The trick is VALUE!  That's right...the all important concept of value....or how dark or light a color is.  You have probably heard the quote "Value does all the work and color gets the glory" It is important to know that if we can get the value of our shapes correct we can use any color we want and our subject will look correct. You can paint an apple purple and it will look like an apple if the values are correct. You may not want to eat it but that isn't what is important here.

So I like to arrange my pastels on the tray by VALUE. I choose a variety of dark pastels for my dark shapes. Then I choose a variety of lights for the light shapes. The rest of the painting will be middle values. I like to use only two middle values if I can. See the photo above for the way I arrange my pastels according to how light or dark they are.

A limited palette selected and arranged by value is the key to making my time at the easel more enjoyable and more successful!


Painting notes: 11x14 on Uart 500 with an assortment of pastels, Terry Ludwig, Great American and a Diane Townsend light.

Tuesday, August 26, 2014

An Amazing Way to Erase Pastel and Correct Mistakes!

'Summer in the Mountains'        9x12       pastel     ©Karen Margulis
purchase painting in my Etsy shop $145 click here
 It is so simple. I don't know why I didn't think of it before but Liz Haywood-Sullivan generously shared this amazing tip at her workshop in May. I just now got around to trying it out and I was blown away. This item will now be a studio staple from now on.


If you don't have some canned air....you need to put it on your shopping list. It is the best tool by far for removing unwanted pastel from your paper. My usual method of removing unwanted pastel was to use a stiff brush and brush out the areas I wanted to fix. But that didn't remove all of the pastel. I know that some artists have luck with kneaded erasers but I never did.

The canned air removed the pastel all the way down to the paper! I was amazed! Let me demonstrate for you.


Here is a painting I wanted to fix. I didn't like how the shapes of the trees masses were so similar. They looked like bookends. I wanted to change the shapes. I tried to correct the shape by using sky color to carve into the trees but the pastel was too dark. All I did was make mud.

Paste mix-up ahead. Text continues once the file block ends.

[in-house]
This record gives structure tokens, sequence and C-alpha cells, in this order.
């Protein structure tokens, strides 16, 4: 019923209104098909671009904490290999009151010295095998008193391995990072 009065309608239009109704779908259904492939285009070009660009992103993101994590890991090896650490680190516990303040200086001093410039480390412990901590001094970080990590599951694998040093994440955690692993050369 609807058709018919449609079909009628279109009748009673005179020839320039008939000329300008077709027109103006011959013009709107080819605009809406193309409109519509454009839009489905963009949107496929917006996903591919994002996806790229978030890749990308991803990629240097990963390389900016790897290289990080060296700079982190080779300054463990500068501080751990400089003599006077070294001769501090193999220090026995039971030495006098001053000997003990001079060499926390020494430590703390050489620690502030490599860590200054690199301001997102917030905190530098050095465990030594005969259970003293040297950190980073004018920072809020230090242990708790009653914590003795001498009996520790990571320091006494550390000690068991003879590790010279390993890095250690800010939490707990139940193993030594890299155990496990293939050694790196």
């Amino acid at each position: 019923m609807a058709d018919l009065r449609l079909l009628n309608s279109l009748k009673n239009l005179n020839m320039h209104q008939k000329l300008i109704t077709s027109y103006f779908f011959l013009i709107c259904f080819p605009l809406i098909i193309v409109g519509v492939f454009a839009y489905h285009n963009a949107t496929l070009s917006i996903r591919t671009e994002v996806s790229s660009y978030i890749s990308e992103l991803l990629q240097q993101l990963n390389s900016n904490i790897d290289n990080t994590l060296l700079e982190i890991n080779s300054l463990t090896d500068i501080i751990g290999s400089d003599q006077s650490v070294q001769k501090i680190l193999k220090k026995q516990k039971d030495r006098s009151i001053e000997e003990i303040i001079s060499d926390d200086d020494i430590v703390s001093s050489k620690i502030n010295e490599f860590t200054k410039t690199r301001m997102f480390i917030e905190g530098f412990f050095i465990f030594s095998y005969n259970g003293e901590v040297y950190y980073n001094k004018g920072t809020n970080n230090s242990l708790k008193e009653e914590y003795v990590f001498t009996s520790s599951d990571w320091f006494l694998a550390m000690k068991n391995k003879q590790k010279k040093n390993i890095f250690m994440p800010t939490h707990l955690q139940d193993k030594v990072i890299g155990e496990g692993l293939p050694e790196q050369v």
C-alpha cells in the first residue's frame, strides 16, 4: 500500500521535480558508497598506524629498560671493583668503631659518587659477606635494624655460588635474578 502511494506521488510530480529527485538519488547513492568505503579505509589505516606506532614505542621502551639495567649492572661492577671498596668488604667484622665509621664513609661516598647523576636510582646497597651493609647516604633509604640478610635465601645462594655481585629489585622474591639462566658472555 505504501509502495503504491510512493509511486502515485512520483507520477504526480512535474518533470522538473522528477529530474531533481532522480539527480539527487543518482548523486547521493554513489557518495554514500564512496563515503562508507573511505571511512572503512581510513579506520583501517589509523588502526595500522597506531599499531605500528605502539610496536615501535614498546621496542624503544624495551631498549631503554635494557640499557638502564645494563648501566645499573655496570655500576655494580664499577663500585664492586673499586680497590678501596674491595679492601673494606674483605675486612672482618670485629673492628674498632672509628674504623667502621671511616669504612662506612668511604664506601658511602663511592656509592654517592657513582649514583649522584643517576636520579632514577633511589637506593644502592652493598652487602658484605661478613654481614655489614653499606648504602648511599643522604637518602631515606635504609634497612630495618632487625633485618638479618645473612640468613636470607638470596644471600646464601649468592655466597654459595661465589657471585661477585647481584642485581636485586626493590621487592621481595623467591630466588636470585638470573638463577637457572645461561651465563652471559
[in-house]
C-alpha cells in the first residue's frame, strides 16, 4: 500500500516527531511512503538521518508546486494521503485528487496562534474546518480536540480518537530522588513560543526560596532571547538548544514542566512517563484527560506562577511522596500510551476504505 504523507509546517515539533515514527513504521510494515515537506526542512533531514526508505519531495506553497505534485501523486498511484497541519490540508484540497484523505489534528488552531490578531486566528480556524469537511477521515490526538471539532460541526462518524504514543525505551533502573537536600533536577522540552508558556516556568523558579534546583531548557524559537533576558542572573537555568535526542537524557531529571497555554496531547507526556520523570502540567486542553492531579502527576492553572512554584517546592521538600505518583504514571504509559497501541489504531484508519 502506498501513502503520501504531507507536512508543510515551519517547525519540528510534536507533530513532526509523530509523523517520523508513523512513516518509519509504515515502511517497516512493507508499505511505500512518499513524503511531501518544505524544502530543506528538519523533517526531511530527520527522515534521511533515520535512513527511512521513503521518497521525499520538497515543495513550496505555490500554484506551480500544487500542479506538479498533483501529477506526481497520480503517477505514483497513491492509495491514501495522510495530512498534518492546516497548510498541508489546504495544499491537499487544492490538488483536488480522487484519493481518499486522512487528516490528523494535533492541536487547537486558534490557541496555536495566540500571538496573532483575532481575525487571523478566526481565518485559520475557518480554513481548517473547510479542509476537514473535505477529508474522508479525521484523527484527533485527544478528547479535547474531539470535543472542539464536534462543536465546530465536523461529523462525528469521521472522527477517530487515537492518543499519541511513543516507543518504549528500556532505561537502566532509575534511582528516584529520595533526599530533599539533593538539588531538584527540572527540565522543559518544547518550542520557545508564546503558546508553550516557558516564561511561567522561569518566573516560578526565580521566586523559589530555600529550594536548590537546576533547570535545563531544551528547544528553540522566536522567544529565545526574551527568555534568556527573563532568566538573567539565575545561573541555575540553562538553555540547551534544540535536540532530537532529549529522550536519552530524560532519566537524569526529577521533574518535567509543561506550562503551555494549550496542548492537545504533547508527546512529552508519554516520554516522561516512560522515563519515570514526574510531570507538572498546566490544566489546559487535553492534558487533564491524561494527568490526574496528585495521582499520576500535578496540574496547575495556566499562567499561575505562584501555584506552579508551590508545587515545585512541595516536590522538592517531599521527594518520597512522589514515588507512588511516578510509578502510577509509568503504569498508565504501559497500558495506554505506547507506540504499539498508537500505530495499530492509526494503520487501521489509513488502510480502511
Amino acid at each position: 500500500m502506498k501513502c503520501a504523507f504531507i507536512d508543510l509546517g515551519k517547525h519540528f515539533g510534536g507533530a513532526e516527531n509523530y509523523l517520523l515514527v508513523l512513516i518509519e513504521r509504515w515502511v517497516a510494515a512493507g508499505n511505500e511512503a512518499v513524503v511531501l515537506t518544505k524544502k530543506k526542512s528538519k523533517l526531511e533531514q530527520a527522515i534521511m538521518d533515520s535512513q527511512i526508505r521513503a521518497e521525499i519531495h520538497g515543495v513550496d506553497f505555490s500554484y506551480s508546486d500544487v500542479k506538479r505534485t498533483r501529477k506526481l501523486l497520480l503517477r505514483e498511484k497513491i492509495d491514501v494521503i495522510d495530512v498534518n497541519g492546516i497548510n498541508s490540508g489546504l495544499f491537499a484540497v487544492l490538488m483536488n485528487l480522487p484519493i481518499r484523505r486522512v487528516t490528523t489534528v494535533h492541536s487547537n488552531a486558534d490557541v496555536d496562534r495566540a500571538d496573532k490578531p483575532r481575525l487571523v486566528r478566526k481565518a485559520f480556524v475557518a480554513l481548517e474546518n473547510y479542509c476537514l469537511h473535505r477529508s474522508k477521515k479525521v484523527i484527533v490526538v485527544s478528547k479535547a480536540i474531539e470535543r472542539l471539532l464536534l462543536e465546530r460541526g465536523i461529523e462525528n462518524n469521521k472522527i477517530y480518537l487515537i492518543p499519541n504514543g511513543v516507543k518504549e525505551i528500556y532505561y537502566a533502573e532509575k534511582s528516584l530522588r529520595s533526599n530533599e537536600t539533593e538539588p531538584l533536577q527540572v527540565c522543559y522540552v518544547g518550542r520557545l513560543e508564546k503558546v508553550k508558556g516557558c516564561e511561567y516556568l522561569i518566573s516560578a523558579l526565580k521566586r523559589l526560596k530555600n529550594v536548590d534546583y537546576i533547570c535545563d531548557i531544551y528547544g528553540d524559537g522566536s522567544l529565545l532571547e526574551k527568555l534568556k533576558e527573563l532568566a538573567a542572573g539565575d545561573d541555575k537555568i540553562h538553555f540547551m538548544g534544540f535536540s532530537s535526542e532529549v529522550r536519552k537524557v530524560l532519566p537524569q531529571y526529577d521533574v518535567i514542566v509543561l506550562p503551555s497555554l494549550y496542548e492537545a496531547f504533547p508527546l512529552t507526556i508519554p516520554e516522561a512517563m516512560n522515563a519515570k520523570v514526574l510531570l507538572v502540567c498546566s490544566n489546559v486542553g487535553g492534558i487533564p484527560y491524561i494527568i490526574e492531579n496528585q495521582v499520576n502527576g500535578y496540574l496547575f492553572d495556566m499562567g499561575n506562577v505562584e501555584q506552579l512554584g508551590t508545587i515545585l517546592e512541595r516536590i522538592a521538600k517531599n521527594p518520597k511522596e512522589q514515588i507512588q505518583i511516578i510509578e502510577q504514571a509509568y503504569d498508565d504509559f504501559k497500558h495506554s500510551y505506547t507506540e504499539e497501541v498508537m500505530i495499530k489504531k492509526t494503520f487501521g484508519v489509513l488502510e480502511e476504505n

I remembered about the tip Liz gave us about using canned air. It is sold in office stores and is used as a duster for electronics. It shoots out a strong burst of air through a thin straw. This makes it very precise. You can use it to remove pastel with surgical precision.


Here you can see that I was able to remove the layers of dark purple and green from the trees all the way down to the bare paper (Uart)  Now I could easily make corrections without making mud!

I love this new tool. Now there is no need to fear you are painting something wrong....corrections are only a blast of air away! There is an important precaution though: USE THE CANNED AIR OUTSIDE AND POINT THE PAINTING AWAY FROM YOU! Do not use it inside. It will put a cloud of pastel dust into the air and you don't want to breath it all in. Be safe and go outside!

Monday, August 25, 2014

Taking Risks and Reaping Rewards


'The Front Garden'       8x10       plein air pastel            ©Karen Margulis
purchase painting on Etsy $100
 It wasn't an ordinary workshop. It was extraordinary! I really didn't know what to expect when one of my collectors asked me to come teach a workshop at her home in the Lake Tahoe area. She is also a pastelist and had a group of friends who were interested in learning about pastels.  I didn't have many details other than the group was mostly beginners. I had never met my hostess in person either. Everything was arranged by email. It was an adventure....and perhaps a risk...but nothing ventured, nothing gained. In the end we all gained!

All set up and ready to have fun!

I was glad I took the chance. I arrived to a warm welcome by the group to a setting that was picture perfect. Our base was a beautiful home at the base of the mountains with Lake Tahoe just over the ridge. We painted outside on the patio with the mountains and tall pines and sage forming a backdrop.

There was beauty all around and although it wasn't a plein air workshop (some had never even painted before) I did several plein air demos to illustrate important landscape points.

5x7 pastel demo on painting trees
purchase here $50

The beautiful Carson Valley

The scenery was beautiful but it was the group that really made the workshop special. They made me feel welcome and part of the group. They were excited for the workshop and eager to try something new. For three days we worked and played hard. We painted, wined and dined, painted some more and laughed...a lot.

The 'What if attitude' and fearlessness the group embraced showed in their paintings. They were fantastic. I knew it was a success when on the last day we were planning our next workshop together and everyone was asking for pastel purchase advice!

I know that every day life gets in the way and we don't always follow through on our intentions to paint more often. But I do know that after our week together we will all be looking at the world around us with fresh eyes. We will notice things like the glow of the rising sun on the pines....the many shades of blue in the sky... the eyes of an artist. The best reward for me was sharing this gift with a wonderful group of special women!  Thank you!

Early morning light 

The cool evening light
painting notes: both paintings were done en plein air on Uart paper using Mount Vision pastels. 

***Carol from UK I tried to answer your email about daisies but it came back as undeliverable. Please write again with your correct email! 

Sunday, August 24, 2014

The Secret to Better Pastel Painting


'Garden Party Time!'           6x6          pastel   ©Karen Margulis